Boyle Street Construction and Renewal

An update for the spring of 2018.

  • A section of Dawson Park, with buildings in Boyle Street in the background. City of Edmonton

The residents of Boyle Street regularly hear about plans to improve and enhance their neighbourhood through new construction projects and other types of development. We get excited for a while, but then resign ourselves to long delays before any visible changes actually appear.

All the same, there is movement. Two major, longer-term projects are being planned for the eastern edges of the community. One is a project that will enhance Dawson Park and Kinnaird Ravine, and improve our access to those areas. Another is LRT-focused residential construction near Stadium Station.

As well, a number of other projects are proceeding, and one is in full flower. The Moth, self-described as a “plant-based café,” opened at 9449 Jasper Avenue at the beginning of 2018. It appears to be thriving.

Dawson Park
For the past several years the City has been working on a 25-year vision and guiding principles for the renewal of Dawson Park and Kinnaird Ravine. Dawson Park, just below the river bank that forms the southern edge of Boyle Street, has remained essentially the same since the 1970s. The most recent (August 2017) report notes, “The growing communities of Cromdale and Boyle Street, while visually linked to the park, remain physically disconnected.”

The public and key user groups were most recently consulted about a preferred concept plan in November 2017. The concept includes a new formal entrance into the park under Latta Bridge (90-91 Street on Jasper Avenue), with both a gravel path and stairs connecting to 91 Street. The entrance would support increased use of the park by the Boyle Street and McCauley neighbourhoods.

A final report will be presented to City Council when the 2019-22 budget is set. If the plan is approved, there will be further opportunities for public input.

Muttart Lands
Earth is being moved around on the Muttart Lands near the Stadium LRT Station. That project was approved by City Council in 2014 but it hasn’t progressed as quickly as expected. The City and the owners of the land, Brookfield, are going 50-50 on a plan to build a high-density, transit-oriented neighbourhood that includes pocket parks and new bike and pedestrian paths.

One feature of the plan will be of particular interest to many of those (including the writer of this article) who live in the high-rise apartments and condos on and near Jasper Avenue between 90 Street and 84 Street. A new road will cross the LRT tracks near 106 Avenue and 86 Street.

This road will give Boyle Street residents a more direct and walkable connection with the Commonwealth Stadium and Recreation Centre. Currently, these amenities are visible from apartment windows and appear very near as the crow flies. But the only (roundabout) access is through the Stadium Station or on 92 Street.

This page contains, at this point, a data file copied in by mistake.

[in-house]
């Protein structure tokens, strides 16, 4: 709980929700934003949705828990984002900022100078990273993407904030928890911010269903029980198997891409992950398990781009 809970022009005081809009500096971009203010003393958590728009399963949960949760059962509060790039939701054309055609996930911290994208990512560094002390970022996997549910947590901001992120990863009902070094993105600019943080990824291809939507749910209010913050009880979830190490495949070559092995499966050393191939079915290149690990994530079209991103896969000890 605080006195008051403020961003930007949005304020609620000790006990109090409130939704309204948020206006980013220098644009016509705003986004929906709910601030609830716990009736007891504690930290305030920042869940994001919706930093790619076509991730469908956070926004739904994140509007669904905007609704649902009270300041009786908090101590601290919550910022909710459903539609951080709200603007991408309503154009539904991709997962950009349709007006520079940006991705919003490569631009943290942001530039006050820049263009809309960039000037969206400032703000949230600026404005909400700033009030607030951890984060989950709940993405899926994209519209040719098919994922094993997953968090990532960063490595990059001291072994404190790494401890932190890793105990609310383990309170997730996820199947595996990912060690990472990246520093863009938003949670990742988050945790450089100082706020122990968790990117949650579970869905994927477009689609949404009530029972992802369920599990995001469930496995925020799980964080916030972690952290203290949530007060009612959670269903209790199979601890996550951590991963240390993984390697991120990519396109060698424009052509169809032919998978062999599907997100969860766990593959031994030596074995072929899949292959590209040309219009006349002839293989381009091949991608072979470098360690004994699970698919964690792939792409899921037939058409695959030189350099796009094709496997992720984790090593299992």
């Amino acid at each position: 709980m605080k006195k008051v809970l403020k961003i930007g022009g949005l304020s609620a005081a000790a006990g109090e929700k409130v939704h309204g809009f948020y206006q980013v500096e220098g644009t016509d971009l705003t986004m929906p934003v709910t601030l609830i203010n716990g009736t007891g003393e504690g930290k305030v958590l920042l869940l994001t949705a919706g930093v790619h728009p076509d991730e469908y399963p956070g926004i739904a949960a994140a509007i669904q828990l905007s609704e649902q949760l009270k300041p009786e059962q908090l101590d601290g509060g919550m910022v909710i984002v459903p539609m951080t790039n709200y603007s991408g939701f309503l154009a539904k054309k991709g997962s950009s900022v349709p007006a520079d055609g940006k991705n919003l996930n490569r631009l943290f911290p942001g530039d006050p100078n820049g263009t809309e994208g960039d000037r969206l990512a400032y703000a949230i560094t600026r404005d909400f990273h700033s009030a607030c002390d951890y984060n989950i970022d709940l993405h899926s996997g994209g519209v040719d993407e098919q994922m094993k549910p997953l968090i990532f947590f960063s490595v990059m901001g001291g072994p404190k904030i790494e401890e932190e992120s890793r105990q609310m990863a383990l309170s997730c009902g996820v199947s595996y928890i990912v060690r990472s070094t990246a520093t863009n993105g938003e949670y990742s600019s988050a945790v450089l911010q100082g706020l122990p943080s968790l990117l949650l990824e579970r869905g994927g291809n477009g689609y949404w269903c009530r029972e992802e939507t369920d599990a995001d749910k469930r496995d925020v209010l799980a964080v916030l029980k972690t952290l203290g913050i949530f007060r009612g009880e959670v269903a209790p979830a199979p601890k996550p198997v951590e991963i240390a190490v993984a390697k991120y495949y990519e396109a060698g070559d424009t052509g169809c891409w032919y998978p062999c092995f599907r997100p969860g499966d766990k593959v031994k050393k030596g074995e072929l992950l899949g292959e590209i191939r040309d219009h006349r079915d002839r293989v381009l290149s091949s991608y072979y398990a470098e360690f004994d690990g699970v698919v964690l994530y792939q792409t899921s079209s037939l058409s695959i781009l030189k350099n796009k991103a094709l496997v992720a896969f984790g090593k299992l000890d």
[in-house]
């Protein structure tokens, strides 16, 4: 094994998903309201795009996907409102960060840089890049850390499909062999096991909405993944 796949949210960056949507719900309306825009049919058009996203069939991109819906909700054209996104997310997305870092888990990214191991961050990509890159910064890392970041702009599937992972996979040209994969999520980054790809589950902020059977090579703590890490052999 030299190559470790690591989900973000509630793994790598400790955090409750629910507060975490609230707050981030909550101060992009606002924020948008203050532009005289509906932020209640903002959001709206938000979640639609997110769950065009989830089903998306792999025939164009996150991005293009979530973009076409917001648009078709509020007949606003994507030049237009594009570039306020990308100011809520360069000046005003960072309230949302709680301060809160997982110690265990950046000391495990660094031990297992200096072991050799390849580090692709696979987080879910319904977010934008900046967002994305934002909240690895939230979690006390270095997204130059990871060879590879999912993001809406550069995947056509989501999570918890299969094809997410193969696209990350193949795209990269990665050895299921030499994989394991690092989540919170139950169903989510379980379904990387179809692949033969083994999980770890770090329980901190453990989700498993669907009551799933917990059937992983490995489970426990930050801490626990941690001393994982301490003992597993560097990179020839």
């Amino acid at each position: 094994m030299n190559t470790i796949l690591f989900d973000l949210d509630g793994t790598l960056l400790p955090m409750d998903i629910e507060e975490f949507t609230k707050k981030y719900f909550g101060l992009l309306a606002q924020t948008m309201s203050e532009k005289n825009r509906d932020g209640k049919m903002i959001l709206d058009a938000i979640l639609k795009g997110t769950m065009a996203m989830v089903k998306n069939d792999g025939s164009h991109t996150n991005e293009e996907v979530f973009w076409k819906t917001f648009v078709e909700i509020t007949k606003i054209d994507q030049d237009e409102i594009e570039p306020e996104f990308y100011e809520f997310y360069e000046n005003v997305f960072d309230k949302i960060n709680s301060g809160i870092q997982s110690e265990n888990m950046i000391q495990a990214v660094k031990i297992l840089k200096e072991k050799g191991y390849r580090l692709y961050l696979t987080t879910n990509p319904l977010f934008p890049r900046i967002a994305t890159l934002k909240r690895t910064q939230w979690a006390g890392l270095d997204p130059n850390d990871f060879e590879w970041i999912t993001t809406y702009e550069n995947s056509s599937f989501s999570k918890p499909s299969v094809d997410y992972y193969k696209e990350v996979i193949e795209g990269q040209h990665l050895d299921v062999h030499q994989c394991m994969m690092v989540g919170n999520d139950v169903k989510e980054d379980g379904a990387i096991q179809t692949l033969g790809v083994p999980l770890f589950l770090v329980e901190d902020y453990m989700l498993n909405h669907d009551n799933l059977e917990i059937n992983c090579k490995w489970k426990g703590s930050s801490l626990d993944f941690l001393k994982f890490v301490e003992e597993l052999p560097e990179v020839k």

Several other projects are expected to reach completion a bit sooner than the two major initiatives described in this article.

  • A crane has appeared on the northeast corner of 95 Street and Jasper Avenue, where a large hole in the ground resulting from an abandoned building project has remained for several years. The Calgary-based Cidex Group is beginning construction of a 199-unit, 24-storey, market-rental residential building.
  • Progress is visible on the new EPINSS (Edmonton People in Need Shelter Society) building on 103A Avenue, across from the Boyle Street Plaza. It is scheduled for completion in the fall of 2018.
  • Work on Kinistinâw Park was expected to begin this summer but there may be delays because of contamination. Kinistinâw Park is on the east side of the Armature (96 Street), between 102A Avenue and 103 Avenue.
  • Construction of the Valley LRT line is moving ahead. Unfortunately, this work has necessitated the closure of 102 Avenue for two years, with considerable inconvenience and stress for Chinatown South and other nearby businesses and agencies.
  • Primavera Development has appointed architects to redevelop and restore the historic 1912 Ernest Brown Building, aka the Brighton Block, at 9666 Jasper Avenue. This building has been vacant for 15 years.

Anita Jenkins is a retired writer and editor who lives in Boyle Street.

More in this issue

Neighbourhood Views

  • More Music from Musical Mamas – The Musical Mamas, a group of women singer/songwriters who meet and mostly live in or near the area, released their second volume of original music in March. Pictured is performer Sylvia Khoury. For more information visit Shauna Specht

  • Mercury Opera’s La Traviata in McCauley – A scene from Mercury Opera’s production of La Traviata at one of the matinees at Studio 96 during March. The opera also played to sold-out audiences at Chez Pierre Cabaret. Cecilia Ferreyra

  • London Villas Hub Grand Opening – London Villas Hub’s grand opening on March 14 featured food, entertainment, and the chance to experience the new space for the first time. It is located in the former church at 9620 109 Avenue. Paula E. Kirman

  • Welcoming the Year of the Dog – Lunar New Year celebrations took place in Chinatown on February 17, organized by the Chinatown and Area Business Association. Pictured with Lion Dancers, from left: Kerry Diotte (MP Edmonton Griesbach), Frankie Lee (Director with the Chinatown and Area Business Association); Brian Mason (MLA Edmonton-Highlands-Norwood; and Mayor Don Iveson. Paula E. Kirman

  • New Mural in Chinatown – A new mural on 97 Street near 107 Avenue was unveiled in February. It was created by artist Kris Friesen with the full support of McCauley Revitalization/City of Edmonton. Paula E. Kirman

Around the Neighbourhood

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